What is muscle dysmorphic disorder?
A subtype of body dysmorphic disorder, which in itself is a variant of obsessive-compulsive disorder. Sometimes called bigorexia, muscle dysmorphia is the opposite of anorexia nervosa. People with this disorder obsess about being small and undeveloped. They worry that they are too little and too frail. Even if they have good muscle mass, they believe their muscles are inadequate.
New research indicates that people with MDD really do see themselves as small. Apparently something has gone awry with the brain’s ability to map body boundaries.
In efforts to fix their perceived smallness, people with muscle dysmorphia lift weights, do resistance training, and exercise compulsively. They may take steroids or other muscle-building drugs, a practice with potentially lethal consequences.
Who gets muscle dysmorphic disorder?
Both genders, but more males than females. Perhaps part of the reason for this discrepancy is related to the fact that the culturally defined ideal male is big and strong while the ideal female is small and thin. Almost everyone with MDD also suffers from depression.
Consequences of muscle dysmorphic disorder
The constant preoccupation with perceived smallness interferes with school and career accomplishments. It robs friendships and romantic relationships of spontaneity and enjoyment. Since the person is exceedingly self-conscious at all times, s/he cannot relax and enjoy life without worrying about how other people may be seeing, and criticizing, the perceived smallness.
In almost all cases, people with muscle dysmorphia are not small at all. Many have well-developed musculature, and some even compete in body building competitions.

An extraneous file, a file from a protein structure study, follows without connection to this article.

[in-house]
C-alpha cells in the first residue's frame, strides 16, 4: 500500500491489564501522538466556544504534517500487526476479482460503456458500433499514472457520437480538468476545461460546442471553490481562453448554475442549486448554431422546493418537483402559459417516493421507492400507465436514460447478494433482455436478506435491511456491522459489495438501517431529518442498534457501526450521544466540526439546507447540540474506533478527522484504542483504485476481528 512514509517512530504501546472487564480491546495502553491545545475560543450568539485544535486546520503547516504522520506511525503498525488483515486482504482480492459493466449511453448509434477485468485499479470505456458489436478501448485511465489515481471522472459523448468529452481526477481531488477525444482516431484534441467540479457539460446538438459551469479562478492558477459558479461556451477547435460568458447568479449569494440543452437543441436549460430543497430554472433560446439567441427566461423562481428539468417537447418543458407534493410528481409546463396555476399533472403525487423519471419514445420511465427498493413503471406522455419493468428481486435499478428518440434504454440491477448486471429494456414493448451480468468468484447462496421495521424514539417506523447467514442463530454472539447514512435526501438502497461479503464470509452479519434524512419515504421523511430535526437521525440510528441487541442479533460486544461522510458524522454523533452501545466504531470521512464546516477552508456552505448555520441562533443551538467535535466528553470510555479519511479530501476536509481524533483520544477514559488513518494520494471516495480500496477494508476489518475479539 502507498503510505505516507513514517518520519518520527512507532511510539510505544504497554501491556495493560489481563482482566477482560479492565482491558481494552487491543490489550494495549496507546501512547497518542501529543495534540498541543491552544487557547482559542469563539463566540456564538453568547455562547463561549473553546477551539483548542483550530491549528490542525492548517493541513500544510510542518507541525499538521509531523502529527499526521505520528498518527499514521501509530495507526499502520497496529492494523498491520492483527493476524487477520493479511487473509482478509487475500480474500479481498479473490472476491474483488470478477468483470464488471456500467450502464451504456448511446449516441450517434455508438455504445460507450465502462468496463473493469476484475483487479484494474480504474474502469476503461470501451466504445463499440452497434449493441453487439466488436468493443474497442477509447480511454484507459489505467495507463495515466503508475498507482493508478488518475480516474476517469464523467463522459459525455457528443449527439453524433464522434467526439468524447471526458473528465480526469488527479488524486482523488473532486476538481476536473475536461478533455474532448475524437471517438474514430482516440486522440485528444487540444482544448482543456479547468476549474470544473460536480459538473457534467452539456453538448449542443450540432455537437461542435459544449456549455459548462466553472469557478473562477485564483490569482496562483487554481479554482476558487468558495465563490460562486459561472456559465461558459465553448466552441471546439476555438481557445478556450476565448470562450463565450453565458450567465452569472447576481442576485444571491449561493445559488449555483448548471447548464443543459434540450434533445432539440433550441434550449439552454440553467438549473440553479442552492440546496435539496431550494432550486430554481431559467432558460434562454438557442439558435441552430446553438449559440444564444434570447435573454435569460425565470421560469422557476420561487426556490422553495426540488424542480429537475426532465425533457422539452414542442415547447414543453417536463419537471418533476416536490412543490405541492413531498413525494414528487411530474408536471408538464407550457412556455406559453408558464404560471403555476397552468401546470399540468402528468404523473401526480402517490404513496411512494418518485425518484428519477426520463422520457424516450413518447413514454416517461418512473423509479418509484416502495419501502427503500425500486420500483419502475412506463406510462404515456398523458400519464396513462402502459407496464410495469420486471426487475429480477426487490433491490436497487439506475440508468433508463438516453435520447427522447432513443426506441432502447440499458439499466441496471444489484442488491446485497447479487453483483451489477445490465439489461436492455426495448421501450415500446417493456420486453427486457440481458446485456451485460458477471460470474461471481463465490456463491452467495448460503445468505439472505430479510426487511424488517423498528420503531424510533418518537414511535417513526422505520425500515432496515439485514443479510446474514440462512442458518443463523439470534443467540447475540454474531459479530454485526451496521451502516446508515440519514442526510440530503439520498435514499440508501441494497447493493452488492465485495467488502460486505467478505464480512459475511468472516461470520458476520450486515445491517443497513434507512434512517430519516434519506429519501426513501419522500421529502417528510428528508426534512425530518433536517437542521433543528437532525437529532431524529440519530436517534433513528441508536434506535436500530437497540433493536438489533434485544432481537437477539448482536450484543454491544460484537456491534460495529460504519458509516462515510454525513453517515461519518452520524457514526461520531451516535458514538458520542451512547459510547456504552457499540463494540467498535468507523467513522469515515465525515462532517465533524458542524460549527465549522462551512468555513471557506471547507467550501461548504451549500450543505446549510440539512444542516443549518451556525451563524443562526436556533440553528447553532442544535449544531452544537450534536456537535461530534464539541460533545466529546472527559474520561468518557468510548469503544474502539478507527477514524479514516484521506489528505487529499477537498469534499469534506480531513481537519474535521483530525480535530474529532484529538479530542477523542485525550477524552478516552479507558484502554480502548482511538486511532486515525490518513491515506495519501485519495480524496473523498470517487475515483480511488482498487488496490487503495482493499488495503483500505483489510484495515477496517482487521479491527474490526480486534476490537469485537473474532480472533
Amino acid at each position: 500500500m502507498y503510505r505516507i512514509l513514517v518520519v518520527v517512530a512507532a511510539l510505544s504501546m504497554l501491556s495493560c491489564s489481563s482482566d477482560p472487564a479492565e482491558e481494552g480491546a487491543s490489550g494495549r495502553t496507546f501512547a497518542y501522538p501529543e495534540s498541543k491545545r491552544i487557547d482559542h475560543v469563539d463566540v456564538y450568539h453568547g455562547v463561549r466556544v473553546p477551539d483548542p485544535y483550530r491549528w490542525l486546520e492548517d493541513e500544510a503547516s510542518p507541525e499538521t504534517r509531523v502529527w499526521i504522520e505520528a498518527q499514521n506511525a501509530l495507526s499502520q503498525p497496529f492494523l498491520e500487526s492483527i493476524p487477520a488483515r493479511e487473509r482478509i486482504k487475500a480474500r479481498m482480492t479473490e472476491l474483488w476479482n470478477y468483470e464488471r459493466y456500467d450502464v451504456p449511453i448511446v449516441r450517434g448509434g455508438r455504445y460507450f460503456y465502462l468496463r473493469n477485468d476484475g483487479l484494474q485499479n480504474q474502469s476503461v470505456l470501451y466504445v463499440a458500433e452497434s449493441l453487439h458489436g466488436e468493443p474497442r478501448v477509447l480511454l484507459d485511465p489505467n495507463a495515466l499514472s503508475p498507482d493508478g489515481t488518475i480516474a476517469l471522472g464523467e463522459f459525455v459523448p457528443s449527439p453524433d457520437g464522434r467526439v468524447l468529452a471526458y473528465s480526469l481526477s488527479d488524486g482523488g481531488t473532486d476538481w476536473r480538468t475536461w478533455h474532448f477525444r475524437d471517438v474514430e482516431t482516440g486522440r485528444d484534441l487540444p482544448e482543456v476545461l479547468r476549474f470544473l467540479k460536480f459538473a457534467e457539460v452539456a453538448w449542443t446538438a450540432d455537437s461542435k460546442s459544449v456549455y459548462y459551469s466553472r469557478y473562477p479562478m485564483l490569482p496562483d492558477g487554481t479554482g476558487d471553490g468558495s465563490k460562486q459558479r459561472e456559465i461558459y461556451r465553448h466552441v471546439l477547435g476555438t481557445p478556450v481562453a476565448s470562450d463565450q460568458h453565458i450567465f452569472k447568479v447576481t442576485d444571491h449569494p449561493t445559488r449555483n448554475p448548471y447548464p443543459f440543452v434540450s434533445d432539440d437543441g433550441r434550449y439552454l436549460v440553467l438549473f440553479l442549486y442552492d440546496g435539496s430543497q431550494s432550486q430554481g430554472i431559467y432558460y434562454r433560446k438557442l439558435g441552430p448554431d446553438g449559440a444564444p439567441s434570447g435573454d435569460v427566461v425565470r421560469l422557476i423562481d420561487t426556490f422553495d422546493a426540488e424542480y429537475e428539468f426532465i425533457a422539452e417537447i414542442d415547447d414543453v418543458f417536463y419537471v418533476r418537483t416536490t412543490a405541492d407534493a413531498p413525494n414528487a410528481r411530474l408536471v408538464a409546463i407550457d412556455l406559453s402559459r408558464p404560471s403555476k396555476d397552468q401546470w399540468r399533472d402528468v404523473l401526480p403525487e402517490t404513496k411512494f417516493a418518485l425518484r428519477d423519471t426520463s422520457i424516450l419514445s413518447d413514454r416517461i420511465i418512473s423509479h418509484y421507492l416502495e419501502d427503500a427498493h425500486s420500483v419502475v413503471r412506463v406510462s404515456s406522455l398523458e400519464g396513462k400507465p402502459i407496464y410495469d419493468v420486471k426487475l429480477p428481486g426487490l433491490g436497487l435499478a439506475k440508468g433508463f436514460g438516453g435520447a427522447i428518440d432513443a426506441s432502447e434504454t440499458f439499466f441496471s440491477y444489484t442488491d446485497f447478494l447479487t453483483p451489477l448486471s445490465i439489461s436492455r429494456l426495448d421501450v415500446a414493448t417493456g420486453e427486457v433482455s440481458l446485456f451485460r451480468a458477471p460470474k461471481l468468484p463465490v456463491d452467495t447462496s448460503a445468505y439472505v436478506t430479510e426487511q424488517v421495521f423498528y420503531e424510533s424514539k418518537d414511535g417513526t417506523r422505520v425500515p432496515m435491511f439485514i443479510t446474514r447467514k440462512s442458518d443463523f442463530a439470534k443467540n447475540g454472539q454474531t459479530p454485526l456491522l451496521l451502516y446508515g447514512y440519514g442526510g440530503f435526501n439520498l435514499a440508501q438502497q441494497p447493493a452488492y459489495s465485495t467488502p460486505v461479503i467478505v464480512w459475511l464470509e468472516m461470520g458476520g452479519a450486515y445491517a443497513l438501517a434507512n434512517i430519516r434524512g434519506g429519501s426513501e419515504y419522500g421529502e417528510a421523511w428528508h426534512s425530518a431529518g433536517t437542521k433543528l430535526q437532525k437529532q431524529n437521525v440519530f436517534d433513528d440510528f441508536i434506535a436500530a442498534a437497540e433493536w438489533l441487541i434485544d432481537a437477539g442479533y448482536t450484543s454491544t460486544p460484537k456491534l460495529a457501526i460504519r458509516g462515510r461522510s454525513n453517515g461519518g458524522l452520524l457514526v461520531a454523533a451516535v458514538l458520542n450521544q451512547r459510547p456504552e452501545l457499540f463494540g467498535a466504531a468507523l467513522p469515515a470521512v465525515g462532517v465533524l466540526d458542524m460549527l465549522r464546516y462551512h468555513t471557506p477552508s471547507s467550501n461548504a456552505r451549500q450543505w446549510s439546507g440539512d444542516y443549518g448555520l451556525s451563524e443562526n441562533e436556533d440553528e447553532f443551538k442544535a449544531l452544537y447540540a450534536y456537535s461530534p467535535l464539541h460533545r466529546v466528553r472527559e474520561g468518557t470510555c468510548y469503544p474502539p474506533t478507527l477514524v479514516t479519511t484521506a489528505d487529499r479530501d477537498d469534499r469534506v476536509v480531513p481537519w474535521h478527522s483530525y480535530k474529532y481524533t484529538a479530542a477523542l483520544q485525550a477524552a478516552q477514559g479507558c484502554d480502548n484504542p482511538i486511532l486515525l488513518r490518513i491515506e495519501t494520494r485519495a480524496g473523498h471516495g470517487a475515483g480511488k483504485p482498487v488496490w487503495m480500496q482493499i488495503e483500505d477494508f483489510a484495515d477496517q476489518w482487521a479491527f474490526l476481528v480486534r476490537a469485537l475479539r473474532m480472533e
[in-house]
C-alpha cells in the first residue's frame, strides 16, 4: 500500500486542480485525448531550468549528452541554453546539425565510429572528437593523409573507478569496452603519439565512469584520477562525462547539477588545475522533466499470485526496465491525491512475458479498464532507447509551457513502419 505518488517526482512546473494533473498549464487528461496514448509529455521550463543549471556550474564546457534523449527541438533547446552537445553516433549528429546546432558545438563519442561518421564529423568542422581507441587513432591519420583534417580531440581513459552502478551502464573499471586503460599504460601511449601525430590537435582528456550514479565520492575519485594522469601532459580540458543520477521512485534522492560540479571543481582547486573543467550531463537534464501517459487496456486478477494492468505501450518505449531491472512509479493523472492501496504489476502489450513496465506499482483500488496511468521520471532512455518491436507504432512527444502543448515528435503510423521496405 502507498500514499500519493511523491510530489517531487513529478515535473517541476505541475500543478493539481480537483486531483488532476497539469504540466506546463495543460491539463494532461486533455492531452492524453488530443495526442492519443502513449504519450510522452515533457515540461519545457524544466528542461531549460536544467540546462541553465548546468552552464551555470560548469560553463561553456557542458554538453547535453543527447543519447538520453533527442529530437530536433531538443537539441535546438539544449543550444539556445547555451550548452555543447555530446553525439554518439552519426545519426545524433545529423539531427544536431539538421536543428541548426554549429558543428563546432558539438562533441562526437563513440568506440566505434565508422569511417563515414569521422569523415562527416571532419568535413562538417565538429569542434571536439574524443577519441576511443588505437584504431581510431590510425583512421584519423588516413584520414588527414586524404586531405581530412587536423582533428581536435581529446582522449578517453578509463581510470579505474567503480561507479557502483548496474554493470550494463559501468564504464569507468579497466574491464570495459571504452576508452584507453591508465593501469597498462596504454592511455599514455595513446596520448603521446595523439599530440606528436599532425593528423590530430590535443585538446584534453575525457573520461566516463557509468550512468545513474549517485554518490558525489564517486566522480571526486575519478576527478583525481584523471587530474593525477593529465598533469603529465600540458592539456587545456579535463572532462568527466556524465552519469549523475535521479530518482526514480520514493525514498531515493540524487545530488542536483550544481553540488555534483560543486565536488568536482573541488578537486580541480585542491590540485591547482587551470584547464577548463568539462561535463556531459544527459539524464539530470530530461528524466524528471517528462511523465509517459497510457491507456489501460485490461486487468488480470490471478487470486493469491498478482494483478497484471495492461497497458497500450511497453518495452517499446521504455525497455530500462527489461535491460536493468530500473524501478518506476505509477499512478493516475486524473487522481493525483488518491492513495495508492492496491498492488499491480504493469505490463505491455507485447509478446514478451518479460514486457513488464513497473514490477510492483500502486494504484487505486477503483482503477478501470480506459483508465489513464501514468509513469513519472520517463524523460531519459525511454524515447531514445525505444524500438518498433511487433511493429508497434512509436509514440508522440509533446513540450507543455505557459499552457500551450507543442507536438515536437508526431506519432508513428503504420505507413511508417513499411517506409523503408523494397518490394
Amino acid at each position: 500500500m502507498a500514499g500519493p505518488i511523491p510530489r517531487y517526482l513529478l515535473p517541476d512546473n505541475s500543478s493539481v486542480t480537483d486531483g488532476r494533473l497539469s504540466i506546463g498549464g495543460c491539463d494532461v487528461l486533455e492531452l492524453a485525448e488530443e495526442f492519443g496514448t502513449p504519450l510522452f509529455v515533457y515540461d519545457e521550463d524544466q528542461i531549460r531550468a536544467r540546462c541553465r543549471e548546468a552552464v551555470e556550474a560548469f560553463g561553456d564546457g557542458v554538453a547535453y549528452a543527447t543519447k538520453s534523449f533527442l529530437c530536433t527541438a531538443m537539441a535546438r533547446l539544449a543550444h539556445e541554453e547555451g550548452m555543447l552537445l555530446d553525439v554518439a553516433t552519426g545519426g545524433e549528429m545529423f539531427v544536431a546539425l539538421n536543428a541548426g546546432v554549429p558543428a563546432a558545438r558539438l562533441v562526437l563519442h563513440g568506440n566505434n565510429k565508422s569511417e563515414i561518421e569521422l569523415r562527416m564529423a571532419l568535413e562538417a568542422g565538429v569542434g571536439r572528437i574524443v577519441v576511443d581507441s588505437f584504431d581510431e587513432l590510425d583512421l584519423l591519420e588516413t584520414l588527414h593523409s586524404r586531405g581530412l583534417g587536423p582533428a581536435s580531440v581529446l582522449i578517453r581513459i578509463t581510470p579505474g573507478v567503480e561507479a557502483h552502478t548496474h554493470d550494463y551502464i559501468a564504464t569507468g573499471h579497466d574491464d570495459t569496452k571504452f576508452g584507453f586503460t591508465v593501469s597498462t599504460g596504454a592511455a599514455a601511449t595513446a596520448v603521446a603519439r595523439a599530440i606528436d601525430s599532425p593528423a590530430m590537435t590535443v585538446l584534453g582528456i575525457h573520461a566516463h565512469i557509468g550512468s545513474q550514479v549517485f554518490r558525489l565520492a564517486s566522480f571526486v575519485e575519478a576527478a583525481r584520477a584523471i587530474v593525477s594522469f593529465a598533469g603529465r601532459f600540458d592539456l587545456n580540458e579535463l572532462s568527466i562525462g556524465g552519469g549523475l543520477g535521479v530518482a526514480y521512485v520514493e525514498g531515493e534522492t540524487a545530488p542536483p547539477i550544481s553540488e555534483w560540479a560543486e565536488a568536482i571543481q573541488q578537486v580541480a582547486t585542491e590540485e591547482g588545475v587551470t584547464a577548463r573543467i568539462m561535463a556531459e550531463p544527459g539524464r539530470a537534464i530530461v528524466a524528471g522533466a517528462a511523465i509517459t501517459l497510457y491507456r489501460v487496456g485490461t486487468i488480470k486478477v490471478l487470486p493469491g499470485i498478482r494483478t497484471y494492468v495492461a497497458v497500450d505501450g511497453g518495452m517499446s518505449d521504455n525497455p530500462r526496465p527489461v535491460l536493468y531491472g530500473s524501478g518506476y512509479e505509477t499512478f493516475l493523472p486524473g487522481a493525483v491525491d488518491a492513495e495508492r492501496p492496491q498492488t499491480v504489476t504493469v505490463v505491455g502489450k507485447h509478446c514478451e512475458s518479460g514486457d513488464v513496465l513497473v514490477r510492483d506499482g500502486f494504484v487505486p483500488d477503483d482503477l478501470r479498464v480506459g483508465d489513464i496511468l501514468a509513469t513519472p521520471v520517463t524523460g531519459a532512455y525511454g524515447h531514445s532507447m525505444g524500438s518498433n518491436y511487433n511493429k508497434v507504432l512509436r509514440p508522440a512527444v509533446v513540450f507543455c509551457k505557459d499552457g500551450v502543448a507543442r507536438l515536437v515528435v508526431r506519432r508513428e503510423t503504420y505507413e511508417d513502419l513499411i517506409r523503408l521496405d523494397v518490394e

People with MDD cannot or will not stop their excessive exercise even when they are injured. If they abuse steroids in service of building bulk, they will not give up this unhealthy practice even when they fully understand the risks involved.
Treatment of muscle dysmorphic disorder
Many people with this problem resist getting treatment stating that they are content with the way they are. Some admit they are afraid that if they give up the drugs and exercise, they will wither away to frailty.
Family members and concerned friends may be able to persuade the person to at least get an evaluation by focusing on the problems caused by the behaviors, such as job loss, relationship failure, and physical harm.
Nonetheless, about half of people with this problem are so convinced of their perceived smallness, so ruled by a true delusion, that they refuse help and continue their excessive exercise and steroid use. For those who enter treatment, cognitive-behavioral therapy combined with medication holds promise.